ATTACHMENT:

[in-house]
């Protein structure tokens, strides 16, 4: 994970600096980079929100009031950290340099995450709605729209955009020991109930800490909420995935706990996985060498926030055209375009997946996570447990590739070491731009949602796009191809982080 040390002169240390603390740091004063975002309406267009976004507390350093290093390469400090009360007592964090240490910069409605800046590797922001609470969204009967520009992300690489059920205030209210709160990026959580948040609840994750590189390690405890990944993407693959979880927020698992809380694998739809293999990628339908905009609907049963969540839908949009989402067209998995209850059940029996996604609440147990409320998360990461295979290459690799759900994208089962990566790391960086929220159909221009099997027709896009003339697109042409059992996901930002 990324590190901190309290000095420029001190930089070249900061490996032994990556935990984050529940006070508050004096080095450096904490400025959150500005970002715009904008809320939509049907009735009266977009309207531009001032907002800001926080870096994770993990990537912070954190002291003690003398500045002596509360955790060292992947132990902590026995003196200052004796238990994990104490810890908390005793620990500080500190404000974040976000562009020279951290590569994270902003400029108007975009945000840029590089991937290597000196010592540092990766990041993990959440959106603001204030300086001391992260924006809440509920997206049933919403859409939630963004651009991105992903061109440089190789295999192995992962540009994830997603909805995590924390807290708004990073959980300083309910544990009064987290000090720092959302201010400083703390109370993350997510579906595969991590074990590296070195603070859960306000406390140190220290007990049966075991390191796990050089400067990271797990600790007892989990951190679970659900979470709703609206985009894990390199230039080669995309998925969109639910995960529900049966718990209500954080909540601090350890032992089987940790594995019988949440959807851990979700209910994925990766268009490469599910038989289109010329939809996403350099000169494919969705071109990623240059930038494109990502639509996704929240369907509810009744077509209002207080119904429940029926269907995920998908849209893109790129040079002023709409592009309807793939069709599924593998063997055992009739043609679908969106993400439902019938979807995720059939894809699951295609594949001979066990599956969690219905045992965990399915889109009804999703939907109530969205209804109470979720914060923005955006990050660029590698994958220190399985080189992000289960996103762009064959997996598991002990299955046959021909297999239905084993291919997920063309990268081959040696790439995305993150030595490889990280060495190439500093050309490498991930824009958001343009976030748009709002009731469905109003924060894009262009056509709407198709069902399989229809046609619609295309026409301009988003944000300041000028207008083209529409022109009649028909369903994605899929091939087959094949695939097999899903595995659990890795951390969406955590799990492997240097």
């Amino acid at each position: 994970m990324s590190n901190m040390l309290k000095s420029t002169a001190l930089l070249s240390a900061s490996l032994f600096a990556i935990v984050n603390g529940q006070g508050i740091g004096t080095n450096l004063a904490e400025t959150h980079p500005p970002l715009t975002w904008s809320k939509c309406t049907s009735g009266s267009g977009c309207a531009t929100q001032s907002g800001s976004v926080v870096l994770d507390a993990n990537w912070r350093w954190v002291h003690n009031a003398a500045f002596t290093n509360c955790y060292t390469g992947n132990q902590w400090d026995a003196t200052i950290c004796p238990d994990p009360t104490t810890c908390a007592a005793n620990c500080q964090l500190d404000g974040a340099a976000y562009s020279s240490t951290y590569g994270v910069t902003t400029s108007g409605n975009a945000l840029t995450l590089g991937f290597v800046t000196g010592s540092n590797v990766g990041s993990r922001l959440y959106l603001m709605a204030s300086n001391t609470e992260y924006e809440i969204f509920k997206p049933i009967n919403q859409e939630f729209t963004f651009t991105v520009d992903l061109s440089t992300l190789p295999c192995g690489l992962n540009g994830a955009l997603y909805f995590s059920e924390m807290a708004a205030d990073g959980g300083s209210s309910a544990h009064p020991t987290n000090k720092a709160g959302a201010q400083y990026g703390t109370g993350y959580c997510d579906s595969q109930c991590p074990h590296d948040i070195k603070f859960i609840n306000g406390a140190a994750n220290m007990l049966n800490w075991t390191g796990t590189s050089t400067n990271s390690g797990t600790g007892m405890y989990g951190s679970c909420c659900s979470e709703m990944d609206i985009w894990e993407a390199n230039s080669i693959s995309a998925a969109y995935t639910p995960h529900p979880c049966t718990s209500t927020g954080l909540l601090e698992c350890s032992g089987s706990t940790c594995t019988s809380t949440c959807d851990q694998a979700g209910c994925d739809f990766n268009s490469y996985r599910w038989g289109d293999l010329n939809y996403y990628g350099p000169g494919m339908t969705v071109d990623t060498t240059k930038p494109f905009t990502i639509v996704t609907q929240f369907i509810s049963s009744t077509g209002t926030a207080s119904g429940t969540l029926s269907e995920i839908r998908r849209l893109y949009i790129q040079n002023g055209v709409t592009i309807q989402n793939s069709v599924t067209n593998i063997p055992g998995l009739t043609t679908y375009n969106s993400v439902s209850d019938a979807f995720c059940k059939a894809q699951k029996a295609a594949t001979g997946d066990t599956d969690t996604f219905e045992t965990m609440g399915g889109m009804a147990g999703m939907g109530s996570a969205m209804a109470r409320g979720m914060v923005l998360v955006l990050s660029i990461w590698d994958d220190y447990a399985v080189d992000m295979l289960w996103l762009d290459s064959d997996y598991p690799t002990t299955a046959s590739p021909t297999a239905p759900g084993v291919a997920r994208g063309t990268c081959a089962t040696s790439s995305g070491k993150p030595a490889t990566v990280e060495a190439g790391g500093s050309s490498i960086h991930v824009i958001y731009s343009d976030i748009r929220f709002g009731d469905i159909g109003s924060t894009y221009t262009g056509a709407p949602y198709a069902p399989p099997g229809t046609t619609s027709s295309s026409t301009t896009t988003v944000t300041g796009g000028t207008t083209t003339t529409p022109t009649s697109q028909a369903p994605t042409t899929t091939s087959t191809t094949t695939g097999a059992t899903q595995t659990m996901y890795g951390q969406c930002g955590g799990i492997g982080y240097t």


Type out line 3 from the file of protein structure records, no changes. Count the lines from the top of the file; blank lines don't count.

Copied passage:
């Amino acid at each position: 994970m990324s590190n901190m040390l309290k000095s420029t002169a001190l930089l070249s240390a900061s490996l032994f600096a990556i935990v984050n603390g529940q006070g508050i740091g004096t080095n450096l004063a904490e400025t959150h980079p500005p970002l715009t975002w904008s809320k939509c309406t049907s009735g009266s267009g977009c309207a531009t929100q001032s907002g800001s976004v926080v870096l994770d507390a993990n990537w912070r350093w954190v002291h003690n009031a003398a500045f002596t290093n509360c955790y060292t390469g992947n132990q902590w400090d026995a003196t200052i950290c004796p238990d994990p009360t104490t810890c908390a007592a005793n620990c500080q964090l500190d404000g974040a340099a976000y562009s020279s240490t951290y590569g994270v910069t902003t400029s108007g409605n975009a945000l840029t995450l590089g991937f290597v800046t000196g010592s540092n590797v990766g990041s993990r922001l959440y959106l603001m709605a204030s300086n001391t609470e992260y924006e809440i969204f509920k997206p049933i009967n919403q859409e939630f729209t963004f651009t991105v520009d992903l061109s440089t992300l190789p295999c192995g690489l992962n540009g994830a955009l997603y909805f995590s059920e924390m807290a708004a205030d990073g959980g300083s209210s309910a544990h009064p020991t987290n000090k720092a709160g959302a201010q400083y990026g703390t109370g993350y959580c997510d579906s595969q109930c991590p074990h590296d948040i070195k603070f859960i609840n306000g406390a140190a994750n220290m007990l049966n800490w075991t390191g796990t590189s050089t400067n990271s390690g797990t600790g007892m405890y989990g951190s679970c909420c659900s979470e709703m990944d609206i985009w894990e993407a390199n230039s080669i693959s995309a998925a969109y995935t639910p995960h529900p979880c049966t718990s209500t927020g954080l909540l601090e698992c350890s032992g089987s706990t940790c594995t019988s809380t949440c959807d851990q694998a979700g209910c994925d739809f990766n268009s490469y996985r599910w038989g289109d293999l010329n939809y996403y990628g350099p000169g494919m339908t969705v071109d990623t060498t240059k930038p494109f905009t990502i639509v996704t609907q929240f369907i509810s049963s009744t077509g209002t926030a207080s119904g429940t969540l029926s269907e995920i839908r998908r849209l893109y949009i790129q040079n002023g055209v709409t592009i309807q989402n793939s069709v599924t067209n593998i063997p055992g998995l009739t043609t679908y375009n969106s993400v439902s209850d019938a979807f995720c059940k059939a894809q699951k029996a295609a594949t001979g997946d066990t599956d969690t996604f219905e045992t965990m609440g399915g889109m009804a147990g999703m939907g109530s996570a969205m209804a109470r409320g979720m914060v923005l998360v955006l990050s660029i990461w590698d994958d220190y447990a399985v080189d992000m295979l289960w996103l762009d290459s064959d997996y598991p690799t002990t299955a046959s590739p021909t297999a239905p759900g084993v291919a997920r994208g063309t990268c081959a089962t040696s790439s995305g070491k993150p030595a490889t990566v990280e060495a190439g790391g500093s050309s490498i960086h991930v824009i958001y731009s343009d976030i748009r929220f709002g009731d469905i159909g109003s924060t894009y221009t262009g056509a709407p949602y198709a069902p399989p099997g229809t046609t619609s027709s295309s026409t301009t896009t988003v944000t300041g796009g000028t207008t083209t003339t529409p022109t009649s697109q028909a369903p994605t042409t899929t091939s087959t191809t094949t695939g097999a059992t899903q595995t659990m996901y890795g951390q969406c930002g955590g799990i492997g982080y240097t």